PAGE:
Ages 13+
The Critical Mind

Ages 13+
The Critical Mind

Case Study 6

Fact-Checking

Several media companies offer fact-checking services. It is beneficial to consult them with teenagers and to pose questions about the ways in which media can distort the truth. These services can offer insight into the techniques various organizations and bad actors use to deceive audiences, as well as into the bias that can skew the information put out by various news organizations. Discussing these examples with your children get help raise awareness of the various ploys used to manipulate readers and viewers, and help them hone their analytical and critical skills.

Here are links to some trustworthy fact-checking sites:
Politifact  |  Snopes  |  FactCheck.org  |  Poynter Institute

Examining the false stories fact-checked by these organization can be a helpful exercise. Here is an example of a false story fact-checked by Snopes:

    

Understanding examples like these can give students insight into techniques fake news sites use to hook and deceive an audience. Here, for example, the violent image may grab viewers’ attention and cause them to let their critical guard now. Attaching the fake story to a genuine news item (Samsung’s smartphone recall) also makes readers more likely to believe and share the false story, since it appears like a development in an ongoing story.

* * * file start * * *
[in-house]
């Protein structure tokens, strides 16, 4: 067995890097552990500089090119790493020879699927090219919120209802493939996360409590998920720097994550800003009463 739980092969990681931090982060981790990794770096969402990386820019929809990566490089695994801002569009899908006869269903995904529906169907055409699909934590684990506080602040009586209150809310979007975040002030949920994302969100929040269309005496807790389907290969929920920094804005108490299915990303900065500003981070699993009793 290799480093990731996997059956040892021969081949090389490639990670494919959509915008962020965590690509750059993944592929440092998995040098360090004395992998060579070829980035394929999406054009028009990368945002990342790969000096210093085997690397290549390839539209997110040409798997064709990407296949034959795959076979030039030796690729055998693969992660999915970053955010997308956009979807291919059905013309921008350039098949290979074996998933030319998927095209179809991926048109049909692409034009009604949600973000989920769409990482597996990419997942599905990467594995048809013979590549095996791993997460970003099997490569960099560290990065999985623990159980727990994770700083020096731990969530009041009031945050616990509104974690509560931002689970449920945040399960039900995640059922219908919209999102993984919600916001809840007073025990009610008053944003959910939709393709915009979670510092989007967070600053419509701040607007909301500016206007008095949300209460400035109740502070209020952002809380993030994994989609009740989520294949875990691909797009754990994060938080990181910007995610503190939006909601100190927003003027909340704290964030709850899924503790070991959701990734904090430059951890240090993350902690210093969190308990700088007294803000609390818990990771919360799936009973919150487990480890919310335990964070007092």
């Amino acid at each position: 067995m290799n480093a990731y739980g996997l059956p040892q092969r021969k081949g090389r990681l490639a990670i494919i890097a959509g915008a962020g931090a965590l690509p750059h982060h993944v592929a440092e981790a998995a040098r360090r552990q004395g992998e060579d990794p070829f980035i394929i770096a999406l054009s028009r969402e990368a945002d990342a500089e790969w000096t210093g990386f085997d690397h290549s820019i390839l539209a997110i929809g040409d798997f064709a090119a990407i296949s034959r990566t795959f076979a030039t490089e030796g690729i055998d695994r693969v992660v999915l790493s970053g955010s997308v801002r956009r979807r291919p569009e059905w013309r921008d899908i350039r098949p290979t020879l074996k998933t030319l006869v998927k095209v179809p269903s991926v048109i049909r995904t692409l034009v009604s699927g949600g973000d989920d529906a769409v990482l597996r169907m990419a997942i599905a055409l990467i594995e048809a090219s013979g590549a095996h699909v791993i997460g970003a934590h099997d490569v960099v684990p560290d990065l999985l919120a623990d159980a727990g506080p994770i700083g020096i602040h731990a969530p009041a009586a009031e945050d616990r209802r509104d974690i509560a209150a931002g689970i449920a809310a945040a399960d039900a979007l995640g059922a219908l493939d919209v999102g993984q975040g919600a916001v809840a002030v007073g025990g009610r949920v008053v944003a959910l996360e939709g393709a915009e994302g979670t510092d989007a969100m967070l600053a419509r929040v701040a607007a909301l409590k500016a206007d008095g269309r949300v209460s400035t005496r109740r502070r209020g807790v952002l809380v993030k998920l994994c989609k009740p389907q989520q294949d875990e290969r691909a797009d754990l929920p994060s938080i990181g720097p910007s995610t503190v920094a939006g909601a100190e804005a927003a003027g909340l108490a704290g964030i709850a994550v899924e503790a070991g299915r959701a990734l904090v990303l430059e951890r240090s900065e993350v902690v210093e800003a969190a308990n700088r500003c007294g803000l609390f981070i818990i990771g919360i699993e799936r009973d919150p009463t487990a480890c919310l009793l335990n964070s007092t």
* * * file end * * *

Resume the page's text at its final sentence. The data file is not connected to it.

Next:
Student’s can also learn from the fact-checkers’ analysis. Here, they track down the original photos to show how the fake site has repurposed them, and they dig into the website reputation and background.

Researchers Sam Wineburg and Sarah McGrew recommend teaching students to navigate the internet more like fact-checkers. Students, they write, tend to “read vertically, evaluating online articles as if they were printed news stories.” Fact checkers, on the other hand, “read laterally, jumping off the original page, opening up a new tab, Googling the name of the organization or its president.”

Fact-checkers, Wineburg and McGrew write, are also less inclined to trust a website’s own description of its mission. They look for outside evidence from multiple sources to confirm or refute the website’s claims. And they don’t get hooked by enticing language or images, instead reading through a whole page of search results or information before deciding reflectively what links to follow or where else to look.

Finding good information onlineand steering clear of bad information—are skills that can be taught and learned. They are increasingly vital at a time where multiple interests are leveraging the internet to attempt to monopolize our attention and shape our beliefs.